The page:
On 7 October 2009, Roberto Carlos announced that he would leave Fenerbahçe when his contract expired in December 2009. He offered to return to Real Madrid and play for free, though he also said return to the Brazilian domestic leagues was a possibility, and announced his departure on 25 November. He made his last appearance for Fenerbahçe on 17 December, as a late substitute against Sheriff Tiraspol in the UEFA Europa League.
After 15 years away from Brazil, Roberto Carlos returned to his country in 2010 to play for Corinthians, joining his friend and former Real Madrid teammate Ronaldo. On 4 June 2010, Roberto Carlos scored a goal against Internacional and helped Corinthians to move to the top of the Campeonato Brasileiro Série A table. The Timão won the game 2–0. On 16 January 2011, Roberto Carlos scored an impressive goal directly from a corner kick against Portuguesa. Concerned with his safety after being threatened by fans after the Copa Libertadores da América defeat to Colombian club Tolima, Roberto Carlos requested his release by the club, which was promptly facilitated by Corinthians.
On 12 February 2011, after being heavily linked with a move to Notts County, Roberto Carlos signed a two-and-a-half-year contract with Russian Premier League club Anzhi Makhachkala, worth approximately €10 million. Playing in a defensive midfield position, Roberto Carlos was named captain of Anzhi on 8 March. On 25 April, he scored his first goal for Anzhi in a 2–2 draw with Dynamo Moscow, converting a 58th minute penalty. On 30 April, he scored his second goal, converting a penalty in a 1–0 win over Rostov, and on 10 June, he then scored his third goal on a 20th minute in a 2–0 win over Spartak Nalchik.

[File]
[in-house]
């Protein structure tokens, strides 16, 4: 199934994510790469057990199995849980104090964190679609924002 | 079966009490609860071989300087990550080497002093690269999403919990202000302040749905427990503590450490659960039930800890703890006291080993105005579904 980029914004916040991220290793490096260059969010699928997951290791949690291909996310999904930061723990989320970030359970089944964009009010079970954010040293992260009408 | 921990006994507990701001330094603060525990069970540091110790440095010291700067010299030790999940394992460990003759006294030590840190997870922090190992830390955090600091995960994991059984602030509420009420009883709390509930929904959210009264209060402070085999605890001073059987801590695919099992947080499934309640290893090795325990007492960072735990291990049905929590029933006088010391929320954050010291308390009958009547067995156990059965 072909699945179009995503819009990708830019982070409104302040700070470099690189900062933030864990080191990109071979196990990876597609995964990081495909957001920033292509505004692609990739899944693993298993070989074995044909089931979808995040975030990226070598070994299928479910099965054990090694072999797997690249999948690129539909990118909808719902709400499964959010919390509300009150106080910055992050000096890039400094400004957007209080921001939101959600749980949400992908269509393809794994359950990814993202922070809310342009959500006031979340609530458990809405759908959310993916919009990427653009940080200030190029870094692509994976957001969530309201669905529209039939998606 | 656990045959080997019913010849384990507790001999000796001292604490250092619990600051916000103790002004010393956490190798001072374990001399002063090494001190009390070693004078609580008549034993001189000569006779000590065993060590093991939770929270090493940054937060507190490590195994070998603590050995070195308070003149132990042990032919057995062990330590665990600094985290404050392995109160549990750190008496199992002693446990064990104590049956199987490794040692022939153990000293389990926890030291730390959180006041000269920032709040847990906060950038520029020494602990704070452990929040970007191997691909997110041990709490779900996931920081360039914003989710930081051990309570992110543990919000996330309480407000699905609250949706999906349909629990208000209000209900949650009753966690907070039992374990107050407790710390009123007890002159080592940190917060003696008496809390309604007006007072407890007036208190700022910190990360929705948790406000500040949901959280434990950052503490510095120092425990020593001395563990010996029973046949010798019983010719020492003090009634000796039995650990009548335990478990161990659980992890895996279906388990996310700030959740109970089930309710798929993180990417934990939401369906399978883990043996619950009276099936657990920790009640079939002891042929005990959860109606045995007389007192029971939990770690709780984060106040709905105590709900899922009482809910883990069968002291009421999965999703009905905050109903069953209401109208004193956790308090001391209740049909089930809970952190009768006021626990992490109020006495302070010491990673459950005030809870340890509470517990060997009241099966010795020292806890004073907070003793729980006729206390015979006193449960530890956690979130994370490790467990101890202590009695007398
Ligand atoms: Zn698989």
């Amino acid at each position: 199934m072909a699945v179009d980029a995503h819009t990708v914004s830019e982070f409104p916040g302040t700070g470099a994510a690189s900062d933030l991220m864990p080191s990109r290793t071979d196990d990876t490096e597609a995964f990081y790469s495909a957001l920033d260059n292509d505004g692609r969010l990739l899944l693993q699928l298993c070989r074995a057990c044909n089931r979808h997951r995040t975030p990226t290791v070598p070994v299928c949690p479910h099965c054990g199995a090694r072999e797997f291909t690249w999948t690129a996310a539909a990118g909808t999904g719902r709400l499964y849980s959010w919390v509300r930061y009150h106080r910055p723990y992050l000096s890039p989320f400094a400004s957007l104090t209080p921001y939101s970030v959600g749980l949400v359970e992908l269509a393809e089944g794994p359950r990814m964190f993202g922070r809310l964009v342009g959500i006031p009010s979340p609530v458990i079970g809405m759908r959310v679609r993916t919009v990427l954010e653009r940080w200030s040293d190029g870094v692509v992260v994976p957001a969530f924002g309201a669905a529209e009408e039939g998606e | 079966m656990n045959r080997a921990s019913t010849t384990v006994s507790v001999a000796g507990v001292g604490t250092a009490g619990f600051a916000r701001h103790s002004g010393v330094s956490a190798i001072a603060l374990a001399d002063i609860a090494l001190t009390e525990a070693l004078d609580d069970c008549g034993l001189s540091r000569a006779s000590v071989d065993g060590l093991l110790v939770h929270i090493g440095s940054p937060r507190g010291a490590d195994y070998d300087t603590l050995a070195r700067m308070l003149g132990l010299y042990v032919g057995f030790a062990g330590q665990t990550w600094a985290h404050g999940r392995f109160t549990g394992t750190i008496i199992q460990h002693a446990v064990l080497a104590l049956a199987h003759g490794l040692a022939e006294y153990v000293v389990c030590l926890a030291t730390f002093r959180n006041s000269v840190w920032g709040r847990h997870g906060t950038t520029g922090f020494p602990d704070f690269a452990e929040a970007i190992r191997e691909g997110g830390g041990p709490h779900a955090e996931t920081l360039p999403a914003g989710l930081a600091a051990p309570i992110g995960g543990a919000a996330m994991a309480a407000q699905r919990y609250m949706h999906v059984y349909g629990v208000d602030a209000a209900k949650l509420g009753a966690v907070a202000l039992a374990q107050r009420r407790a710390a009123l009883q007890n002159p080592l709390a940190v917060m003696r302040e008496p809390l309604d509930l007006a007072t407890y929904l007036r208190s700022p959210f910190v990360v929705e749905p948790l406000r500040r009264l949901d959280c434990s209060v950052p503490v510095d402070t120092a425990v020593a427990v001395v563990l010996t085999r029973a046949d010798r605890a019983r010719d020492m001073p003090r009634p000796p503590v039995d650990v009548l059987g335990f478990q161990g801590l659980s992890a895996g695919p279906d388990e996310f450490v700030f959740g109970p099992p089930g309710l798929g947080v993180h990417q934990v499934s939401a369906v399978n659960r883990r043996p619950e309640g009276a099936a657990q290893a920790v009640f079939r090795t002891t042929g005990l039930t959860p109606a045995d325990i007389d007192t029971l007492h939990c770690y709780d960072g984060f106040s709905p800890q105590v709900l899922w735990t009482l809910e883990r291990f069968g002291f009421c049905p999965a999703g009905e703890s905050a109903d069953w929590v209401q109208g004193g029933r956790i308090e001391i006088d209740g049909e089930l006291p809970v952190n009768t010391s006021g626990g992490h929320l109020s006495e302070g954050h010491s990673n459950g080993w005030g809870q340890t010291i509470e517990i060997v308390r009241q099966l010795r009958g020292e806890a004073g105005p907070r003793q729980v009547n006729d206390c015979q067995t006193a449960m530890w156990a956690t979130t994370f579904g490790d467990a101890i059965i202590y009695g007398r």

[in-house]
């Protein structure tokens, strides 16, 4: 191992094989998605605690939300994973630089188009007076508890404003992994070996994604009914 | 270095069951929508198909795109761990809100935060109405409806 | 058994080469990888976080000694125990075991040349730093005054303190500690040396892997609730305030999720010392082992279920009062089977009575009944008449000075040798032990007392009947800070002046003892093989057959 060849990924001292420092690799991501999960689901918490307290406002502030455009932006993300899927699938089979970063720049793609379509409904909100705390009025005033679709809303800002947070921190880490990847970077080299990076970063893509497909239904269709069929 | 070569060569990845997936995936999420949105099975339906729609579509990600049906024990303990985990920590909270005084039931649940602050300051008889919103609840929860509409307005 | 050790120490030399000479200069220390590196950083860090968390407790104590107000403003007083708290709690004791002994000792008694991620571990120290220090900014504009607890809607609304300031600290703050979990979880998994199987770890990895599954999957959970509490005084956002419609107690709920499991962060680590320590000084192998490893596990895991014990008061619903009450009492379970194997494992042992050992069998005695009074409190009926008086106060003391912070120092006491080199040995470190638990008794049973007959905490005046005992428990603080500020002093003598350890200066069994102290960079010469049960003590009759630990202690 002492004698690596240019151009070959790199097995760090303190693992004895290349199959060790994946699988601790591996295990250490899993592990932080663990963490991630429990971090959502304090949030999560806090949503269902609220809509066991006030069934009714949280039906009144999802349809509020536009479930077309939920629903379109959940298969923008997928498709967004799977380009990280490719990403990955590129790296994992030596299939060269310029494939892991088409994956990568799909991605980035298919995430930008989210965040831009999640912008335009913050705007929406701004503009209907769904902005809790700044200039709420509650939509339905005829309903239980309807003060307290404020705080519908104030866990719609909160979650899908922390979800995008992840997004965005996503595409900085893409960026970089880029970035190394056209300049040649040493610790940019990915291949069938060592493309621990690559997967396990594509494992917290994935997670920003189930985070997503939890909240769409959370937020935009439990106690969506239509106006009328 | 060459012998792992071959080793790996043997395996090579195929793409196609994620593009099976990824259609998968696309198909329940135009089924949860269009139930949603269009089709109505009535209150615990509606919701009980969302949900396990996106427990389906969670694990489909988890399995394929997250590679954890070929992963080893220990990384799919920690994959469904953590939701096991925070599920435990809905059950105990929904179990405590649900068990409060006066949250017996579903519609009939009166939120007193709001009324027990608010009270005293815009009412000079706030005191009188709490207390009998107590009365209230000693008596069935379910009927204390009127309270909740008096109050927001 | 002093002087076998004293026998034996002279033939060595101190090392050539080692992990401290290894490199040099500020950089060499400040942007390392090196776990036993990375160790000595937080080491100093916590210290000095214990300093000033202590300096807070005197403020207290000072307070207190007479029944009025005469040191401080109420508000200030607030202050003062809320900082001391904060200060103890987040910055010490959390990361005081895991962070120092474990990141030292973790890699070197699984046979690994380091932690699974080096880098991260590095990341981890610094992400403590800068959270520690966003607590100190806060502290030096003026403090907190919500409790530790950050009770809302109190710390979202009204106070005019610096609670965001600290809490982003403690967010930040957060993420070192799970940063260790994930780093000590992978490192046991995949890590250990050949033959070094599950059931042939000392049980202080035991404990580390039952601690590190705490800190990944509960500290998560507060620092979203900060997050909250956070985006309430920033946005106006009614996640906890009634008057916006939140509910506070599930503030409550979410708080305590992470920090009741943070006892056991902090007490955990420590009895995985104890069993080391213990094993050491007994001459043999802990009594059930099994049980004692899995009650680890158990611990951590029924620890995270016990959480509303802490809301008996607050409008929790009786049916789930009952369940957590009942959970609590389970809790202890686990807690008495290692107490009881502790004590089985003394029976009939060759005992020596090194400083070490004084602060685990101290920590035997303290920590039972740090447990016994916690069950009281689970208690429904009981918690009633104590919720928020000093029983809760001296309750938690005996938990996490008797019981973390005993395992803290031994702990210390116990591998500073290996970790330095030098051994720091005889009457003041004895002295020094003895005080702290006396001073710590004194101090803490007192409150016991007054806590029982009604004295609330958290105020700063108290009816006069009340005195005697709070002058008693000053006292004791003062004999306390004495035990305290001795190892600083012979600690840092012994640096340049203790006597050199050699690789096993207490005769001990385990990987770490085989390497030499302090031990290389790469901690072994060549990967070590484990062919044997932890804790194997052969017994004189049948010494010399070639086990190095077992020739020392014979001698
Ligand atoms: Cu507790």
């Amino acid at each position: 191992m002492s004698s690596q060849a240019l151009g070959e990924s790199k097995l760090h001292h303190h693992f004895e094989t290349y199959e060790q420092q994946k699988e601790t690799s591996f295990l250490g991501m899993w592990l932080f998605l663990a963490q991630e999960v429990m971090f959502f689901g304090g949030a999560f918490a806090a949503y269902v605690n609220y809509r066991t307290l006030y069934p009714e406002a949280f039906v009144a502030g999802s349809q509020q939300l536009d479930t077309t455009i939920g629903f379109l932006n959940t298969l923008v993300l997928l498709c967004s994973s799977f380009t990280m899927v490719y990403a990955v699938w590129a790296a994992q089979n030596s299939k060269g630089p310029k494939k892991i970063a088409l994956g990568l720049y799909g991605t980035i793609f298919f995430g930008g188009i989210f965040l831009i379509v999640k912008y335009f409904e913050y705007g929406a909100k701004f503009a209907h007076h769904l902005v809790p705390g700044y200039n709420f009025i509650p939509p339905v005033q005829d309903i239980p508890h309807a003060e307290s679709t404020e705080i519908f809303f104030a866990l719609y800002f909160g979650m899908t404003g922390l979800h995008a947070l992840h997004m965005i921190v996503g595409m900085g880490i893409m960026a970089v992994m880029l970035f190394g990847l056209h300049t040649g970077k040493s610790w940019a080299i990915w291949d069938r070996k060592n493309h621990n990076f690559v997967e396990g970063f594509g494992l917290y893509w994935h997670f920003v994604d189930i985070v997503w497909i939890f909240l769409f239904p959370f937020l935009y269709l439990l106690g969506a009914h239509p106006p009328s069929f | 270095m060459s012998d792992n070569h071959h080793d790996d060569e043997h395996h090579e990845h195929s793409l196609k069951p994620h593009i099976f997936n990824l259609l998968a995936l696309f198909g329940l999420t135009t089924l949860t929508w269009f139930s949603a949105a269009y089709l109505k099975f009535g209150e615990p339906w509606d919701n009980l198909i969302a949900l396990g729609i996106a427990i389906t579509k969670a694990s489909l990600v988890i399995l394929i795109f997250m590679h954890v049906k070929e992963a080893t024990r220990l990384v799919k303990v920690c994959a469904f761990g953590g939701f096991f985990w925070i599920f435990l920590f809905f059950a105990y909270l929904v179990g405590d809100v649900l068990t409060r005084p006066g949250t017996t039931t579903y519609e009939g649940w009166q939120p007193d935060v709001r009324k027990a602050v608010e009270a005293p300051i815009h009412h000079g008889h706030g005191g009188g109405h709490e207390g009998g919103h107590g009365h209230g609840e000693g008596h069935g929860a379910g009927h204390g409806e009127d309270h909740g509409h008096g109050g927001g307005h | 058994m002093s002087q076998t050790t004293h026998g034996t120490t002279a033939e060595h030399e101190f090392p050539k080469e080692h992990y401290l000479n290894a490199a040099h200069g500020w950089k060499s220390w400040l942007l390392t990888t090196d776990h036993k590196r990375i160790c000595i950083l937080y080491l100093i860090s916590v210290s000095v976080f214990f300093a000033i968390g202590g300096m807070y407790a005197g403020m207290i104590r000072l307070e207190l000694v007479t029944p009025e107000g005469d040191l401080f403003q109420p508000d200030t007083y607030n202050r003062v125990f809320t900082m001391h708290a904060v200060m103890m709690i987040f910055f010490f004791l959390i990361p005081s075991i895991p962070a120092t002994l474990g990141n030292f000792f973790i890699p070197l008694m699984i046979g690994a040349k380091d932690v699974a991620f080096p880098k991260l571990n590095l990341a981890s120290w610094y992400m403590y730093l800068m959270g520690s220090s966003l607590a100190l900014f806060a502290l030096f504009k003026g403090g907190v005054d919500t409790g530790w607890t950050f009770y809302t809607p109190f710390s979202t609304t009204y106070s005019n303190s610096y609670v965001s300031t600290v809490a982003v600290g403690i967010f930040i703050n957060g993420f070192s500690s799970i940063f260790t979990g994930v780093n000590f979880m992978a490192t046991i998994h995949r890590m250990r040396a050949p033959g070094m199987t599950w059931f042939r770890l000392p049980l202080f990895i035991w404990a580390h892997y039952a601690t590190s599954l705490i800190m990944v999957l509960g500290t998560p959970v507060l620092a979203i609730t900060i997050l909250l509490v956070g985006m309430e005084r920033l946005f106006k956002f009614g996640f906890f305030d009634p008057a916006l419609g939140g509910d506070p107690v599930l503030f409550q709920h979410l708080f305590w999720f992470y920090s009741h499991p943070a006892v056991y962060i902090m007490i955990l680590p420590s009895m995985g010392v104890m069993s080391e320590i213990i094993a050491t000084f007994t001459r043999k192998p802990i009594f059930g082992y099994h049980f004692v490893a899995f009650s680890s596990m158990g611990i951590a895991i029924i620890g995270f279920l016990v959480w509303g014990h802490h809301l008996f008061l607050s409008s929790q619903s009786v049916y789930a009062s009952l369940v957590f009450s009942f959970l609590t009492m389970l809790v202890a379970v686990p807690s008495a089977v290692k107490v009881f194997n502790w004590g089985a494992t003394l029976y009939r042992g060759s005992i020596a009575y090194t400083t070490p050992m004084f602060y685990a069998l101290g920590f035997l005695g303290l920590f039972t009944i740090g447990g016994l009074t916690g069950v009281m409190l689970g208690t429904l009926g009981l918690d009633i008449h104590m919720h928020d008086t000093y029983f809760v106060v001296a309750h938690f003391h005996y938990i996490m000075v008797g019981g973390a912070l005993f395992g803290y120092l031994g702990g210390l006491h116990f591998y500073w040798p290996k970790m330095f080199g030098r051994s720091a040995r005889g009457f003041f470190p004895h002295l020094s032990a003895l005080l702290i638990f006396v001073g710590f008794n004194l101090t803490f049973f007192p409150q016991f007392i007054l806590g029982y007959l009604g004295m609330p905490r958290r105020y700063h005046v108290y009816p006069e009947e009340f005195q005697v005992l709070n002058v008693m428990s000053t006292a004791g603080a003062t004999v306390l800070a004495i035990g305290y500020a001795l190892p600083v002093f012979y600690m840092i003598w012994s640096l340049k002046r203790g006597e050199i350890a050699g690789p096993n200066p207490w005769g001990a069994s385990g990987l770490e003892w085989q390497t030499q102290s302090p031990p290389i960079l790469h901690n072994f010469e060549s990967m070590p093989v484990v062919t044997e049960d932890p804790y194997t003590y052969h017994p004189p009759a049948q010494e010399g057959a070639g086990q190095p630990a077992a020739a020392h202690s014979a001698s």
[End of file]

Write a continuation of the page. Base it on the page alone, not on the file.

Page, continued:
On 11 September 2011, Roberto Carlos scored his fourth goal in a 2–1 win over Volga Nizhny Novgorod. As of his first season for Anzhi, Roberto Carlos made 28 appearances and scored five goals. On 30 September, he became the caretaker coach of Anzhi following the sacking of Gadzhi Gadzhiyev, before Andrei Gordeyev assumed the role also in a caretaker capacity. Roberto Carlos announced his plans to retire at the end of 2012, but continued to work behind the scenes at Anzhi. In August 2012, Anzhi coach Guus Hiddink confirmed his retirement at a news conference in Moscow, also stating, "Roberto was a world class football player. Every master's career ends at some point."
Racism in Russia
In March 2011, during a game away at Zenit Saint Petersburg, a banana was held near Carlos by one of the fans as the footballer was taking part in a flag-raising ceremony. In June, in a match away at Krylia Sovetov Samara, Roberto Carlos received a pass from the goalkeeper and was about to pass it when a banana was thrown onto the pitch, landing nearby. Carlos picked it up and threw it by the sidelines, walking off the field before the final whistle and raising two fingers at the stands, indicating this was the second such incident since March.
Roberto Carlos amassed 125 caps, scoring 11 goals for the Brazilian national team. He represented Brazil at three FIFA World Cups, four Copa América tournaments, the 1997 FIFA Confederations Cup and the 1996 Olympic Games.